Yahoo Unlimited is easily the BEST $$ I spend all year. For less than the price of a CD each month I can listed to MILLIONS and MILLIONS of songs. I can listen to whole albums, or just single songs. I can listen to my own playlists - taken from the millions of choices available. I've even got the ability to listen to a 'radio' of randomly mixed songs that are keenly tied to my listening preferences - that's frankly my favorite feature (because of the 'Amazon-Love' functionality that keys songs I like against songs that other people like, and then recommends 'similar' artists and songs.)

So yeah, it won't write my invoices for me - or find me any new clients. But it does make tedious tasks that much easier - I find that billing is much less of a pain in the butt when I have something like a good album to accompany me. The same goes with other tedious tasks. And when I'm coding or 'in my element' I can use other albums/playlists as an 'adrenaline' boost. Likewise, we all know that music is a great 'inspiration accessory' - so having oodles of it available is a big win.

DISCLAIMER: I'm one of Carson's Geek friends - but that doesn't lessen my love of Yahoo Unlimited.

Posted by: Michael K. Campbell | Jul 7, 2006 2:33:55 PM

It's only available in the US and Canada, it requires Windows, and you don't actually get to take the files away from the computer. And it sounds like the files have nasty DRM stuff, so I'm guessing they're wma files.

If you need to have music playing all day every day, try's neighbour radio. If you need to actually download mp3s, try that Russian pay-per-megabyte website.

Posted by: LordRich | Jul 7, 2006 3:38:19 PM

Yes, good point. To confirm: it's Windows only, US and Canada. It does indeed have DRM, of course (and they are .wma files).

Posted by: Carson McComas | Jul 7, 2006 3:44:02 PM

I'll never pay to rent music. I don't think the general public will fully adopt a subscription model that doesn't allow you to keep your music or play it elsewhere.

Think of this not as "all you can eat," but as "all you can chew."

Posted by: Adam | Jul 7, 2006 4:05:11 PM


You can get an all you can... 'regurgitate' by paying $10/month - in which case you can carry the songs around on a WMP device (that manages my DRM). Yeah... big brother, DRM, etc. (Nobody hates the RIAA more than I do, but I also don't mind paying for services either).

And speaking of 'stealing' music: it would cost MORE than listening to it with Launch/Yahoo Unlimited. If I want to hear a song, 3 seconds later I'm listening to it - no viruses, no screwed up tracks, EXCELLENT quality, etc.

Yeah, I have to be at my desk (or connected to the internet) to do it. But big deal. And, if I just HAVE to have it while offline... no biggie, $10/month and I can 'offline' as much music as I want.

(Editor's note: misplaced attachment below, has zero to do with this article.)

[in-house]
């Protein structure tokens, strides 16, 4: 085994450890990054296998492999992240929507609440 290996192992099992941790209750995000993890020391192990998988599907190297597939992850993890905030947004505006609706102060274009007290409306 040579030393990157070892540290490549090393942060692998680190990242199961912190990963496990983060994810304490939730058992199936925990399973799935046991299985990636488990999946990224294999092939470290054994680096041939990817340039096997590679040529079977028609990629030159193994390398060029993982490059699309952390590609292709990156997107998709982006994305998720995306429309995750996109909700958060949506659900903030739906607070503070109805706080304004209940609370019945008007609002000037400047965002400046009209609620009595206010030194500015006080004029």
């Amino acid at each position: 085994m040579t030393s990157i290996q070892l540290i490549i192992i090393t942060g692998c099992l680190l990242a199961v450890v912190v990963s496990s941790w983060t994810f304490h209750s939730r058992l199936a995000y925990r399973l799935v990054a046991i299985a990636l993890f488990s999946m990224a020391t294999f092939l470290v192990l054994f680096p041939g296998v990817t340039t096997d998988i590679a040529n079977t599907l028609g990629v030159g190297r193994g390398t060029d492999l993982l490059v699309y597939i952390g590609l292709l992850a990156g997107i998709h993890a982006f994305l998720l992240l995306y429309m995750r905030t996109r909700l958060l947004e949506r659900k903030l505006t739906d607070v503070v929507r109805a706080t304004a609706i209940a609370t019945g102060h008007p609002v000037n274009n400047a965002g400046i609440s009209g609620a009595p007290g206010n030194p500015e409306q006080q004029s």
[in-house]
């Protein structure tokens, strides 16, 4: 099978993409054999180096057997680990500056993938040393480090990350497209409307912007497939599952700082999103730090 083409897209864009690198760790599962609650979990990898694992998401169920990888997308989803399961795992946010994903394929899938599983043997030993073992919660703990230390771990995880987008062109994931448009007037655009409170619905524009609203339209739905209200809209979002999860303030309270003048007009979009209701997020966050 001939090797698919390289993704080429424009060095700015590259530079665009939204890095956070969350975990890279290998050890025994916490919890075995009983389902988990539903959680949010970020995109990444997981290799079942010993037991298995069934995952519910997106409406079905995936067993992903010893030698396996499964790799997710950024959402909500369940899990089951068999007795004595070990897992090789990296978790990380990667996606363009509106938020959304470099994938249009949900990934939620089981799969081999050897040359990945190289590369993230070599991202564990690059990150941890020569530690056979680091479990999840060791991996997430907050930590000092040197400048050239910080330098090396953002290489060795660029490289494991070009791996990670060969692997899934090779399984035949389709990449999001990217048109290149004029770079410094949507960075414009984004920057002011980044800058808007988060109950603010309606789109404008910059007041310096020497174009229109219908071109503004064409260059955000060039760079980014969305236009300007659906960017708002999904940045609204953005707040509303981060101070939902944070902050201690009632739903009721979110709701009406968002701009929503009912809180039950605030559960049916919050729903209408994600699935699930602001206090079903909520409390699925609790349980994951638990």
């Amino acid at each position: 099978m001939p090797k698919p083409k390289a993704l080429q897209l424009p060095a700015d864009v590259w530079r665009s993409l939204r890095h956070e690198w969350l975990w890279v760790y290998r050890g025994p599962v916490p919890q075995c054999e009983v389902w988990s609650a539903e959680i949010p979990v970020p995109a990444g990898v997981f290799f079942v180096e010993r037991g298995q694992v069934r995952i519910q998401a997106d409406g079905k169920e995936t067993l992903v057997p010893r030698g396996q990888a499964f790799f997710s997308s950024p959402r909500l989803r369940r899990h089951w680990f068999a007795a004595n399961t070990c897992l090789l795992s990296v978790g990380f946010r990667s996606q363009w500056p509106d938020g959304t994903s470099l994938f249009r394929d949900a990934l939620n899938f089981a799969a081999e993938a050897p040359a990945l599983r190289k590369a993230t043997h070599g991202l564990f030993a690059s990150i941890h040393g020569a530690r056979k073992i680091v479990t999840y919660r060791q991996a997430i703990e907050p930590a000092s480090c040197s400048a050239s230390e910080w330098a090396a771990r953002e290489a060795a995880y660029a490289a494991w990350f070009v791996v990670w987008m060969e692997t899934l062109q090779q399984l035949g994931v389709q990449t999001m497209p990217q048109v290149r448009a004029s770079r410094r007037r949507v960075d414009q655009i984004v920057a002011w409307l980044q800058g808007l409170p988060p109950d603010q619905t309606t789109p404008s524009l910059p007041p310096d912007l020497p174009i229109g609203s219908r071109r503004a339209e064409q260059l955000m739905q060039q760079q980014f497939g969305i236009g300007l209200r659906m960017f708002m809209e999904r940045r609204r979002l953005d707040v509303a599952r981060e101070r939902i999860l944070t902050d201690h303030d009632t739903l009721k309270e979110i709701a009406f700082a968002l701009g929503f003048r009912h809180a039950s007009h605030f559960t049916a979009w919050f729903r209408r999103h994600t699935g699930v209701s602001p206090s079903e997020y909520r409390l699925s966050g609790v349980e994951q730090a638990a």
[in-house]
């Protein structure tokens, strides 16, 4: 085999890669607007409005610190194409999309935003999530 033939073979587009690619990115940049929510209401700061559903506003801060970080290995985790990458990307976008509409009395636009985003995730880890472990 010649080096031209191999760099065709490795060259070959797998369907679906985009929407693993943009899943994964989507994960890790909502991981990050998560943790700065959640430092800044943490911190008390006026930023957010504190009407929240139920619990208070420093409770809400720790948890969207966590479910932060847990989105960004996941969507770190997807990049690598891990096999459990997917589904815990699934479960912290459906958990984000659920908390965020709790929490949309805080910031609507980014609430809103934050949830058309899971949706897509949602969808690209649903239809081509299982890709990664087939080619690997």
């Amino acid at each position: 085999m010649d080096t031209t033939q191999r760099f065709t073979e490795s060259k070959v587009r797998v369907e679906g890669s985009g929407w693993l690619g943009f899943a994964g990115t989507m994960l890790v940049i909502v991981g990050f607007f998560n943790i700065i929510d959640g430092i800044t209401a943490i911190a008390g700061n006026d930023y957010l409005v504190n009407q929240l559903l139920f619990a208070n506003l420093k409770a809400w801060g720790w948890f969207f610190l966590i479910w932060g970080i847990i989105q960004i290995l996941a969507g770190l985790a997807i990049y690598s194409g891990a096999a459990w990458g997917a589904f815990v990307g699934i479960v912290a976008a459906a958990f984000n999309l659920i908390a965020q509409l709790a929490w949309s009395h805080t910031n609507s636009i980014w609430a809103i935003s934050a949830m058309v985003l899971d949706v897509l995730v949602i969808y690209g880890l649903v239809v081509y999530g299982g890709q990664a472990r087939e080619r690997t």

Plus, if you just refuse to pay for music, fine; Yahoo provides a 100% free service called LaunchCast. I originally started there - and PAID $3/month to bypass all of the commercials. But if you want it free, you can get it streamed with 'commercial' support. It's still a great option - as you get to set preferences and it plays music that 'listens to you.'

If you like music AND money Yahoo Unlimited is a great option - you can listen to tons of EXCELLENT music for just pennies. And if my HD barfs... i don't have to worry about losing my music collection (nor do i have to worry about backing it up, etc...)

If it sounds like I'm a shill... fine, I don't care. Everyone that I've recommended this service to and who has used the trial has ended up paying for it - and never looking back.

My advice: go install the 1 week trial. You'll be seriously impressed.

Posted by: Michael K. Campbell | Jul 7, 2006 4:31:43 PM

Hey, a rare and engaging quasi-flame fest here on How fun. I hereby dare all skeptics and slashdot readers to try the 1-week trial and then write back to tell me you didn't just leave the back of Plato's cave.

In the impossible event that you don't like it, you can always whip out your ninja FDISK-ing skills, followed by a DOD 5220.22 M compliant hard drive wipe and an identity change to be rid of the DRM boogeyman.

(And make sure you click the affiliate link above when you do the trial, natch.)

Posted by: Carson McComas | Jul 7, 2006 4:44:54 PM


Thanks for explaining yourself. I understand where you are coming from. I wouldn't ever fault you for the sole reason of using an affiliate link. I was only questioning whether there was some other motivation behind the post. You sound like a truly dedicated user of Yahoo! Music Unlimited, and that certainly gives you the right to make a post such as this.

I also totally agree that things like this can be useful to entrepeneurs just as much as a spreadsheet or time-tracking program. Music is a huge part of being able to stay sane while sitting in front of a computer all day long.

And for what it's worth, my opinion of WorkHappy hasn't been tainted.

Posted by: Nick | Jul 11, 2006 10:00:07 AM

All you can chew. :)

Posted by: Adam | Jul 13, 2006 12:03:39 PM

I'd like something similar in Australia but I think I'm dreaming.

Posted by: Ross Hill | Jul 27, 2006 6:08:02 PM